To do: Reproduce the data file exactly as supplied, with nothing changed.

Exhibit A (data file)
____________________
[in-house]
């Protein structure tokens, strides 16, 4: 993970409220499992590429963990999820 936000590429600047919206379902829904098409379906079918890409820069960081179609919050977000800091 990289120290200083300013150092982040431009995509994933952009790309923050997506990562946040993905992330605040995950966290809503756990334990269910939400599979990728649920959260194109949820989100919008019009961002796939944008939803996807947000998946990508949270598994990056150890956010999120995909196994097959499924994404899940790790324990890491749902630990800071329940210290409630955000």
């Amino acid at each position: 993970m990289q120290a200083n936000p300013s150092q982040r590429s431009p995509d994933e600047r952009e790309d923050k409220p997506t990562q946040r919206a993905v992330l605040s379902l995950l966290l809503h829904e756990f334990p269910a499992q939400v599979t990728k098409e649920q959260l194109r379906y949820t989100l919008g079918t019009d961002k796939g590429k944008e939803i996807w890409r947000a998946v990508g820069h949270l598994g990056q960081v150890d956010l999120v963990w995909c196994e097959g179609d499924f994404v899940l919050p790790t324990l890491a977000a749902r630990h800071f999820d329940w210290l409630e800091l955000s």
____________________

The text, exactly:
[in-house]
């Protein structure tokens, strides 16, 4: 993970409220499992590429963990999820 936000590429600047919206379902829904098409379906079918890409820069960081179609919050977000800091 990289120290200083300013150092982040431009995509994933952009790309923050997506990562946040993905992330605040995950966290809503756990334990269910939400599979990728649920959260194109949820989100919008019009961002796939944008939803996807947000998946990508949270598994990056150890956010999120995909196994097959499924994404899940790790324990890491749902630990800071329940210290409630955000």
């Amino acid at each position: 993970m990289q120290a200083n936000p300013s150092q982040r590429s431009p995509d994933e600047r952009e790309d923050k409220p997506t990562q946040r919206a993905v992330l605040s379902l995950l966290l809503h829904e756990f334990p269910a499992q939400v599979t990728k098409e649920q959260l194109r379906y949820t989100l919008g079918t019009d961002k796939g590429k944008e939803i996807w890409r947000a998946v990508g820069h949270l598994g990056q960081v150890d956010l999120v963990w995909c196994e097959g179609d499924f994404v899940l919050p790790t324990l890491a977000a749902r630990h800071f999820d329940w210290l409630e800091l955000s």